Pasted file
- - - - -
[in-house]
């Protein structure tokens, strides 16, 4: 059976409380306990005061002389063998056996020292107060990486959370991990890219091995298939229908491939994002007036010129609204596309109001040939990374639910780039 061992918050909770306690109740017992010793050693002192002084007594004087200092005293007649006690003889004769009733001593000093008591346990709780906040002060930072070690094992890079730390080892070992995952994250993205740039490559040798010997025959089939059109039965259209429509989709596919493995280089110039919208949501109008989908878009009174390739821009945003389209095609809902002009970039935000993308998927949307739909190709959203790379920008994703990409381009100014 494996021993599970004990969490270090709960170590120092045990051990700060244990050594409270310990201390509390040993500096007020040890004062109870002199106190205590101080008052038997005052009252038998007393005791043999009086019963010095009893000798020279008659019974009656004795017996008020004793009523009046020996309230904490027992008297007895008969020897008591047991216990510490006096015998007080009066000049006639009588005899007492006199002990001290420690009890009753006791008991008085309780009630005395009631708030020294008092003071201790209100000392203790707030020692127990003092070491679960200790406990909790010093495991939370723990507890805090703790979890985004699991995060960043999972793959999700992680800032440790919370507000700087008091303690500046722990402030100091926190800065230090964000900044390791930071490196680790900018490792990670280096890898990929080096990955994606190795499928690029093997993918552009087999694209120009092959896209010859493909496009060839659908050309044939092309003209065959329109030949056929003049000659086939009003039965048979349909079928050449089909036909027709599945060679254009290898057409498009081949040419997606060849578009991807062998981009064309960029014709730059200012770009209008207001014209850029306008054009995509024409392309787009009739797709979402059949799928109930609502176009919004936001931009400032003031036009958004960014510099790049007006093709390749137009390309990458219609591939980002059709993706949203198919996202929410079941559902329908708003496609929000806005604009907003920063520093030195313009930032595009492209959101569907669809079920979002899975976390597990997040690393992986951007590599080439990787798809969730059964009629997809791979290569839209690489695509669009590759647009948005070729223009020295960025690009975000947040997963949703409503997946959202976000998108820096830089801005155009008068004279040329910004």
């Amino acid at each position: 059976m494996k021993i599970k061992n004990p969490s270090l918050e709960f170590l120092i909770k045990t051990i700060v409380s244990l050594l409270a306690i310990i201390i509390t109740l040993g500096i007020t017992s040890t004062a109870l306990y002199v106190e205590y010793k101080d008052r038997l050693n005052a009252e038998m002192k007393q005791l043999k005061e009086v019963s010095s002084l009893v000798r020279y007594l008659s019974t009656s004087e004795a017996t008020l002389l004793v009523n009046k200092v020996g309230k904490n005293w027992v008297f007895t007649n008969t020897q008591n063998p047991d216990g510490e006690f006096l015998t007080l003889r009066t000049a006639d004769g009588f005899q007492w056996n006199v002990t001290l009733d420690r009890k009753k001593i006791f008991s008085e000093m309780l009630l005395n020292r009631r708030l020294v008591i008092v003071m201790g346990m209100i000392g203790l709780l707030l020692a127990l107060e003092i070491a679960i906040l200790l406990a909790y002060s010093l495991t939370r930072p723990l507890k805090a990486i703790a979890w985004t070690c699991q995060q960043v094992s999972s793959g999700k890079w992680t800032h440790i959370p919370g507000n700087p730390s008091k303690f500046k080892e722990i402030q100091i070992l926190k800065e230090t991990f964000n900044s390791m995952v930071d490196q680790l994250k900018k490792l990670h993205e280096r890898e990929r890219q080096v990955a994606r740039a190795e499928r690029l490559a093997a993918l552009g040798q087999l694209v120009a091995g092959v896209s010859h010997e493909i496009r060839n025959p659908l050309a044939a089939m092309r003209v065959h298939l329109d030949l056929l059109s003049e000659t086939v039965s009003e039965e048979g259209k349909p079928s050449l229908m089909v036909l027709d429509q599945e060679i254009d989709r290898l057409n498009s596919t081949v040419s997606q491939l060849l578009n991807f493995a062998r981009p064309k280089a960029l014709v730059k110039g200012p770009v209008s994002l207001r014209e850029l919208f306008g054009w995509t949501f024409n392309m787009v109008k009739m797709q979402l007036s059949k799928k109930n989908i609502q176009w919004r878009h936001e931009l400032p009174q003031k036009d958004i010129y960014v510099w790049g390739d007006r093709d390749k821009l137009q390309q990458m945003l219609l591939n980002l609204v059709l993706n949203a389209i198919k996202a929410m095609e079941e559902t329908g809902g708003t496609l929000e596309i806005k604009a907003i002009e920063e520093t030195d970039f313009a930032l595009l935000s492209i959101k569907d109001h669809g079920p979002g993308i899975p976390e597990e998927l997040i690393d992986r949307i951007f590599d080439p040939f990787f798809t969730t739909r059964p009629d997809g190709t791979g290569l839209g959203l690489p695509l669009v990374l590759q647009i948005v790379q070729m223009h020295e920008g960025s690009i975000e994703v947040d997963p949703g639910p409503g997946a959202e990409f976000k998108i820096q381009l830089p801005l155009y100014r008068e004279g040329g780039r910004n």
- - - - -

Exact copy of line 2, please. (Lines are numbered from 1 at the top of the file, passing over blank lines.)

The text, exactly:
């Protein structure tokens, strides 16, 4: 059976409380306990005061002389063998056996020292107060990486959370991990890219091995298939229908491939994002007036010129609204596309109001040939990374639910780039 061992918050909770306690109740017992010793050693002192002084007594004087200092005293007649006690003889004769009733001593000093008591346990709780906040002060930072070690094992890079730390080892070992995952994250993205740039490559040798010997025959089939059109039965259209429509989709596919493995280089110039919208949501109008989908878009009174390739821009945003389209095609809902002009970039935000993308998927949307739909190709959203790379920008994703990409381009100014 494996021993599970004990969490270090709960170590120092045990051990700060244990050594409270310990201390509390040993500096007020040890004062109870002199106190205590101080008052038997005052009252038998007393005791043999009086019963010095009893000798020279008659019974009656004795017996008020004793009523009046020996309230904490027992008297007895008969020897008591047991216990510490006096015998007080009066000049006639009588005899007492006199002990001290420690009890009753006791008991008085309780009630005395009631708030020294008092003071201790209100000392203790707030020692127990003092070491679960200790406990909790010093495991939370723990507890805090703790979890985004699991995060960043999972793959999700992680800032440790919370507000700087008091303690500046722990402030100091926190800065230090964000900044390791930071490196680790900018490792990670280096890898990929080096990955994606190795499928690029093997993918552009087999694209120009092959896209010859493909496009060839659908050309044939092309003209065959329109030949056929003049000659086939009003039965048979349909079928050449089909036909027709599945060679254009290898057409498009081949040419997606060849578009991807062998981009064309960029014709730059200012770009209008207001014209850029306008054009995509024409392309787009009739797709979402059949799928109930609502176009919004936001931009400032003031036009958004960014510099790049007006093709390749137009390309990458219609591939980002059709993706949203198919996202929410079941559902329908708003496609929000806005604009907003920063520093030195313009930032595009492209959101569907669809079920979002899975976390597990997040690393992986951007590599080439990787798809969730059964009629997809791979290569839209690489695509669009590759647009948005070729223009020295960025690009975000947040997963949703409503997946959202976000998108820096830089801005155009008068004279040329910004």